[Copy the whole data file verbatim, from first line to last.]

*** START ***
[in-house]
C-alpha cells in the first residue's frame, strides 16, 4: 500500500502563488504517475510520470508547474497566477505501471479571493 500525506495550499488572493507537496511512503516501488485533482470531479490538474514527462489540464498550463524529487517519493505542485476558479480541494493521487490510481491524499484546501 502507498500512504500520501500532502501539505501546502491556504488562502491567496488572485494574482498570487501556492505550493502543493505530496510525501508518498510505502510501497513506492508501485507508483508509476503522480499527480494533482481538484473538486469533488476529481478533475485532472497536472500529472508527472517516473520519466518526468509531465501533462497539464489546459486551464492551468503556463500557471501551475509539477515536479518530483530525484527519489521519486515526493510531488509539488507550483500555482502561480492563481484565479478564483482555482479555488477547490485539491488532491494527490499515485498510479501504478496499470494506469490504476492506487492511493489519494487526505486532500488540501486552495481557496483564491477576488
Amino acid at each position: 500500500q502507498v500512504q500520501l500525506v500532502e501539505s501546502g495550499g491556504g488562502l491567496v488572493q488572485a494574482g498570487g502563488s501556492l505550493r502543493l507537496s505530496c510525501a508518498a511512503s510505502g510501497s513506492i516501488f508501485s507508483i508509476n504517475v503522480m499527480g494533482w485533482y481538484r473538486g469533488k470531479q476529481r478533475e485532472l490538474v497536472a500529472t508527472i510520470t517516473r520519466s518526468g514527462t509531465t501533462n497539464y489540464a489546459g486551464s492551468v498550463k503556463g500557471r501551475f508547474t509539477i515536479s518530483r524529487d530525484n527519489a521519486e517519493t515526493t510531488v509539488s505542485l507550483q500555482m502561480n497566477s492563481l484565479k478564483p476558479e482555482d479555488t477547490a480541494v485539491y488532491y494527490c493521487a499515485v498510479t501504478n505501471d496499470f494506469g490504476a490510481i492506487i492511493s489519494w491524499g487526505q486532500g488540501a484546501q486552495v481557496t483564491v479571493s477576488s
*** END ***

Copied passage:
[in-house]
C-alpha cells in the first residue's frame, strides 16, 4: 500500500502563488504517475510520470508547474497566477505501471479571493 500525506495550499488572493507537496511512503516501488485533482470531479490538474514527462489540464498550463524529487517519493505542485476558479480541494493521487490510481491524499484546501 502507498500512504500520501500532502501539505501546502491556504488562502491567496488572485494574482498570487501556492505550493502543493505530496510525501508518498510505502510501497513506492508501485507508483508509476503522480499527480494533482481538484473538486469533488476529481478533475485532472497536472500529472508527472517516473520519466518526468509531465501533462497539464489546459486551464492551468503556463500557471501551475509539477515536479518530483530525484527519489521519486515526493510531488509539488507550483500555482502561480492563481484565479478564483482555482479555488477547490485539491488532491494527490499515485498510479501504478496499470494506469490504476492506487492511493489519494487526505486532500488540501486552495481557496483564491477576488
Amino acid at each position: 500500500q502507498v500512504q500520501l500525506v500532502e501539505s501546502g495550499g491556504g488562502l491567496v488572493q488572485a494574482g498570487g502563488s501556492l505550493r502543493l507537496s505530496c510525501a508518498a511512503s510505502g510501497s513506492i516501488f508501485s507508483i508509476n504517475v503522480m499527480g494533482w485533482y481538484r473538486g469533488k470531479q476529481r478533475e485532472l490538474v497536472a500529472t508527472i510520470t517516473r520519466s518526468g514527462t509531465t501533462n497539464y489540464a489546459g486551464s492551468v498550463k503556463g500557471r501551475f508547474t509539477i515536479s518530483r524529487d530525484n527519489a521519486e517519493t515526493t510531488v509539488s505542485l507550483q500555482m502561480n497566477s492563481l484565479k478564483p476558479e482555482d479555488t477547490a480541494v485539491y488532491y494527490c493521487a499515485v498510479t501504478n505501471d496499470f494506469g490504476a490510481i492506487i492511493s489519494w491524499g487526505q486532500g488540501a484546501q486552495v481557496t483564491v479571493s477576488s